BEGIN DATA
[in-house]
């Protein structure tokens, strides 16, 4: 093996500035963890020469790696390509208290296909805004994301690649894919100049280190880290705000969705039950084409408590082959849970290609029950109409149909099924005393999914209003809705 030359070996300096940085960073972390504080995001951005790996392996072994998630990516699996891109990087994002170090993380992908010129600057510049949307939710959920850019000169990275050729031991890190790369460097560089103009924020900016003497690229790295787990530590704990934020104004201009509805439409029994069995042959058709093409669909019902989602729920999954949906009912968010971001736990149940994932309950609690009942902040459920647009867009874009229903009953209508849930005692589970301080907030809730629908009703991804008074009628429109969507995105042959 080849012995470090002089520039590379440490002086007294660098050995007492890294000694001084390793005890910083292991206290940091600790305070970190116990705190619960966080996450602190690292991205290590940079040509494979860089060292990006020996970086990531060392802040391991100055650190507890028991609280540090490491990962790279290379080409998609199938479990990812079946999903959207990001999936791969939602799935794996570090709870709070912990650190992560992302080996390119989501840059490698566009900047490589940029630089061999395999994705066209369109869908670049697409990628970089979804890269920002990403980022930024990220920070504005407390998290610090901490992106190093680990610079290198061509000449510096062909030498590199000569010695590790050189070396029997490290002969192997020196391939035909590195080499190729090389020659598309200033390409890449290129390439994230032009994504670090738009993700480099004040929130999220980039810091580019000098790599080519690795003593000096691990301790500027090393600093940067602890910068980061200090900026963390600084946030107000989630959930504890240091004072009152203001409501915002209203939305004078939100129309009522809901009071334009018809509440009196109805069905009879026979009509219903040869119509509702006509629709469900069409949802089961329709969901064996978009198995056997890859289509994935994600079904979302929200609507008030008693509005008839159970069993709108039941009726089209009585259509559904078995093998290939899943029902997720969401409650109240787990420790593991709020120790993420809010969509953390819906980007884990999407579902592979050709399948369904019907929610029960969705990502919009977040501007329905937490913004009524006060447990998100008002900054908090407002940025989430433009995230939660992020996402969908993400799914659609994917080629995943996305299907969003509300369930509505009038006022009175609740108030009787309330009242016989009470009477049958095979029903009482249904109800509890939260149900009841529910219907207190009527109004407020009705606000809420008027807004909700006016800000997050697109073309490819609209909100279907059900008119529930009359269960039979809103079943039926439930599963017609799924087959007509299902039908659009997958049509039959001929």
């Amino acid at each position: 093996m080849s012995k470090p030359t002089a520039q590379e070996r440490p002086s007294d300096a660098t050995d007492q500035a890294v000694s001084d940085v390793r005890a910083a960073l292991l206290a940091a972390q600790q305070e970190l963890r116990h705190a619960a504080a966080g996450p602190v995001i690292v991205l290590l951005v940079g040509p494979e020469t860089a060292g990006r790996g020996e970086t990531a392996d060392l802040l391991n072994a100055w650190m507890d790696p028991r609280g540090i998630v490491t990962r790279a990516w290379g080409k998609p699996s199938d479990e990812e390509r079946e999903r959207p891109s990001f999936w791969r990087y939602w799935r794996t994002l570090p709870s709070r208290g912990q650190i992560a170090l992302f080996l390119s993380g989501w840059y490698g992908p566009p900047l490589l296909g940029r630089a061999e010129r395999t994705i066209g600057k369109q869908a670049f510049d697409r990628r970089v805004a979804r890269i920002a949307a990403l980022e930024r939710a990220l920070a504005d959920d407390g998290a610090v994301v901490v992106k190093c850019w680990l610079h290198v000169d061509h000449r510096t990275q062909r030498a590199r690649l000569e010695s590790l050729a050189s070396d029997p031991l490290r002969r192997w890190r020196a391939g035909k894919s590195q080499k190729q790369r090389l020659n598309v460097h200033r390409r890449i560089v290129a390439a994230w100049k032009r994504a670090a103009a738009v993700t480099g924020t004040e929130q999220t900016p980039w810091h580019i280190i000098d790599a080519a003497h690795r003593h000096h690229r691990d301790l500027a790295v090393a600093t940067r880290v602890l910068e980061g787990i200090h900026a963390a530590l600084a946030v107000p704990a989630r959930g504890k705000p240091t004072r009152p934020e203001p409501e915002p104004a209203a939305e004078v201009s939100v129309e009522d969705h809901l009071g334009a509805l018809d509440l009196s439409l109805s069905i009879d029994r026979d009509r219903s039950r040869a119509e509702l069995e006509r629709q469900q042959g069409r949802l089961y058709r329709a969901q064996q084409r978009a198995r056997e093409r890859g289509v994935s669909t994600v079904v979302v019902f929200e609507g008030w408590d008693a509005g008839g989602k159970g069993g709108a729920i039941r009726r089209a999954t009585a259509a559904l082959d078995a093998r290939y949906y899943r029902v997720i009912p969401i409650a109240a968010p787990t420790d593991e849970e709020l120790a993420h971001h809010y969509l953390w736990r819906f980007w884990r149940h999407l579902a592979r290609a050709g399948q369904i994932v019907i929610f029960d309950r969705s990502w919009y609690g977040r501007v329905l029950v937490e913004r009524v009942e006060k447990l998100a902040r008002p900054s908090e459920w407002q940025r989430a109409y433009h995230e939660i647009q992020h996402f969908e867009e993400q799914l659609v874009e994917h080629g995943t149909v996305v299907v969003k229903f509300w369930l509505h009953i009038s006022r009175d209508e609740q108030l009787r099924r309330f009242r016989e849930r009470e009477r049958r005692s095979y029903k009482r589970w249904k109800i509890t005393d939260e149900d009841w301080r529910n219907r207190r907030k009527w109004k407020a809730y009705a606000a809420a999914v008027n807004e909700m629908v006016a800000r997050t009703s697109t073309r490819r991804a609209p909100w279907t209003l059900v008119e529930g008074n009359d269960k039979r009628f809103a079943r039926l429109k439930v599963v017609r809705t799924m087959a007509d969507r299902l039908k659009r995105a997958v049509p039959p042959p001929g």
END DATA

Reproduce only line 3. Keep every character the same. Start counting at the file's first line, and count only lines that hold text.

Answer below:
């Amino acid at each position: 093996m080849s012995k470090p030359t002089a520039q590379e070996r440490p002086s007294d300096a660098t050995d007492q500035a890294v000694s001084d940085v390793r005890a910083a960073l292991l206290a940091a972390q600790q305070e970190l963890r116990h705190a619960a504080a966080g996450p602190v995001i690292v991205l290590l951005v940079g040509p494979e020469t860089a060292g990006r790996g020996e970086t990531a392996d060392l802040l391991n072994a100055w650190m507890d790696p028991r609280g540090i998630v490491t990962r790279a990516w290379g080409k998609p699996s199938d479990e990812e390509r079946e999903r959207p891109s990001f999936w791969r990087y939602w799935r794996t994002l570090p709870s709070r208290g912990q650190i992560a170090l992302f080996l390119s993380g989501w840059y490698g992908p566009p900047l490589l296909g940029r630089a061999e010129r395999t994705i066209g600057k369109q869908a670049f510049d697409r990628r970089v805004a979804r890269i920002a949307a990403l980022e930024r939710a990220l920070a504005d959920d407390g998290a610090v994301v901490v992106k190093c850019w680990l610079h290198v000169d061509h000449r510096t990275q062909r030498a590199r690649l000569e010695s590790l050729a050189s070396d029997p031991l490290r002969r192997w890190r020196a391939g035909k894919s590195q080499k190729q790369r090389l020659n598309v460097h200033r390409r890449i560089v290129a390439a994230w100049k032009r994504a670090a103009a738009v993700t480099g924020t004040e929130q999220t900016p980039w810091h580019i280190i000098d790599a080519a003497h690795r003593h000096h690229r691990d301790l500027a790295v090393a600093t940067r880290v602890l910068e980061g787990i200090h900026a963390a530590l600084a946030v107000p704990a989630r959930g504890k705000p240091t004072r009152p934020e203001p409501e915002p104004a209203a939305e004078v201009s939100v129309e009522d969705h809901l009071g334009a509805l018809d509440l009196s439409l109805s069905i009879d029994r026979d009509r219903s039950r040869a119509e509702l069995e006509r629709q469900q042959g069409r949802l089961y058709r329709a969901q064996q084409r978009a198995r056997e093409r890859g289509v994935s669909t994600v079904v979302v019902f929200e609507g008030w408590d008693a509005g008839g989602k159970g069993g709108a729920i039941r009726r089209a999954t009585a259509a559904l082959d078995a093998r290939y949906y899943r029902v997720i009912p969401i409650a109240a968010p787990t420790d593991e849970e709020l120790a993420h971001h809010y969509l953390w736990r819906f980007w884990r149940h999407l579902a592979r290609a050709g399948q369904i994932v019907i929610f029960d309950r969705s990502w919009y609690g977040r501007v329905l029950v937490e913004r009524v009942e006060k447990l998100a902040r008002p900054s908090e459920w407002q940025r989430a109409y433009h995230e939660i647009q992020h996402f969908e867009e993400q799914l659609v874009e994917h080629g995943t149909v996305v299907v969003k229903f509300w369930l509505h009953i009038s006022r009175d209508e609740q108030l009787r099924r309330f009242r016989e849930r009470e009477r049958r005692s095979y029903k009482r589970w249904k109800i509890t005393d939260e149900d009841w301080r529910n219907r207190r907030k009527w109004k407020a809730y009705a606000a809420a999914v008027n807004e909700m629908v006016a800000r997050t009703s697109t073309r490819r991804a609209p909100w279907t209003l059900v008119e529930g008074n009359d269960k039979r009628f809103a079943r039926l429109k439930v599963v017609r809705t799924m087959a007509d969507r299902l039908k659009r995105a997958v049509p039959p042959p001929g």